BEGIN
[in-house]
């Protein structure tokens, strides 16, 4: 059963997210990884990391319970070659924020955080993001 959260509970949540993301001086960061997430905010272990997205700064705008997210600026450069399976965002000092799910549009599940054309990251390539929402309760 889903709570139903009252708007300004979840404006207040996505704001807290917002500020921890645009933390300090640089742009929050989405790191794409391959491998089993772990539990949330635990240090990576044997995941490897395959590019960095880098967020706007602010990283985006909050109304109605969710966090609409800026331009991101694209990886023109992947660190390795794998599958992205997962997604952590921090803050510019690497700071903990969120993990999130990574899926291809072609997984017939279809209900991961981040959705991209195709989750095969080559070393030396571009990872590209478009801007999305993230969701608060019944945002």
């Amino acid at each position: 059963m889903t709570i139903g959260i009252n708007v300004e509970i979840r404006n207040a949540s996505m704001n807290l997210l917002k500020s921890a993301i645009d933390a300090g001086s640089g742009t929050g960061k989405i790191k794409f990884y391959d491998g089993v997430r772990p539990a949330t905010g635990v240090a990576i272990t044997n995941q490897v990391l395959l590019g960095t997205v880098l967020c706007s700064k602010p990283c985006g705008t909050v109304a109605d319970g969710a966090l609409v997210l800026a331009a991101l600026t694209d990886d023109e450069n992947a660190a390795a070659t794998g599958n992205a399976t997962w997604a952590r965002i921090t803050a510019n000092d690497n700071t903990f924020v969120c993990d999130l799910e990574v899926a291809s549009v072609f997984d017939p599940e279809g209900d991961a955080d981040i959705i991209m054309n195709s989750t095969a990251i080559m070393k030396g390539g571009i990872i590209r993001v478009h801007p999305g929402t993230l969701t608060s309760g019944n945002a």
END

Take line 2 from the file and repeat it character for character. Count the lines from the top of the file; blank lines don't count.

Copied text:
């Protein structure tokens, strides 16, 4: 059963997210990884990391319970070659924020955080993001 959260509970949540993301001086960061997430905010272990997205700064705008997210600026450069399976965002000092799910549009599940054309990251390539929402309760 889903709570139903009252708007300004979840404006207040996505704001807290917002500020921890645009933390300090640089742009929050989405790191794409391959491998089993772990539990949330635990240090990576044997995941490897395959590019960095880098967020706007602010990283985006909050109304109605969710966090609409800026331009991101694209990886023109992947660190390795794998599958992205997962997604952590921090803050510019690497700071903990969120993990999130990574899926291809072609997984017939279809209900991961981040959705991209195709989750095969080559070393030396571009990872590209478009801007999305993230969701608060019944945002």